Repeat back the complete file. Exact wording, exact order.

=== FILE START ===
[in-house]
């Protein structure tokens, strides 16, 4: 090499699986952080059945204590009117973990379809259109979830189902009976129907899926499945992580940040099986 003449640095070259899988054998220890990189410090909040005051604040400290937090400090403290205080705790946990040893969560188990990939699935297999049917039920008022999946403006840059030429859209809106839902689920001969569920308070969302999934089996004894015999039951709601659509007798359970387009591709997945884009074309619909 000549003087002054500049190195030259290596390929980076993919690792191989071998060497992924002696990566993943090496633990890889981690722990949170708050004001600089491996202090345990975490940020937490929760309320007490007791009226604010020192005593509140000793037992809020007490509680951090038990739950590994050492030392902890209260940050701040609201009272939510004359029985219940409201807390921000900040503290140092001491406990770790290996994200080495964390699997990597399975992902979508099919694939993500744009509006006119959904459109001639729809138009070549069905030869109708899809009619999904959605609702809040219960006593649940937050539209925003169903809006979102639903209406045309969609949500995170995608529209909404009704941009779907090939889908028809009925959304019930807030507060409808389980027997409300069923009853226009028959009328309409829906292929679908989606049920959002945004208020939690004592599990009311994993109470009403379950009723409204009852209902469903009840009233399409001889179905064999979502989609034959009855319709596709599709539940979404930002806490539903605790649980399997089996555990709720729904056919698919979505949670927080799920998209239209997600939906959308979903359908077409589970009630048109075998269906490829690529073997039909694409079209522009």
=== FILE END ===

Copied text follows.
[in-house]
């Protein structure tokens, strides 16, 4: 090499699986952080059945204590009117973990379809259109979830189902009976129907899926499945992580940040099986 003449640095070259899988054998220890990189410090909040005051604040400290937090400090403290205080705790946990040893969560188990990939699935297999049917039920008022999946403006840059030429859209809106839902689920001969569920308070969302999934089996004894015999039951709601659509007798359970387009591709997945884009074309619909 000549003087002054500049190195030259290596390929980076993919690792191989071998060497992924002696990566993943090496633990890889981690722990949170708050004001600089491996202090345990975490940020937490929760309320007490007791009226604010020192005593509140000793037992809020007490509680951090038990739950590994050492030392902890209260940050701040609201009272939510004359029985219940409201807390921000900040503290140092001491406990770790290996994200080495964390699997990597399975992902979508099919694939993500744009509006006119959904459109001639729809138009070549069905030869109708899809009619999904959605609702809040219960006593649940937050539209925003169903809006979102639903209406045309969609949500995170995608529209909404009704941009779907090939889908028809009925959304019930807030507060409808389980027997409300069923009853226009028959009328309409829906292929679908989606049920959002945004208020939690004592599990009311994993109470009403379950009723409204009852209902469903009840009233399409001889179905064999979502989609034959009855319709596709599709539940979404930002806490539903605790649980399997089996555990709720729904056919698919979505949670927080799920998209239209997600939906959308979903359908077409589970009630048109075998269906490829690529073997039909694409079209522009």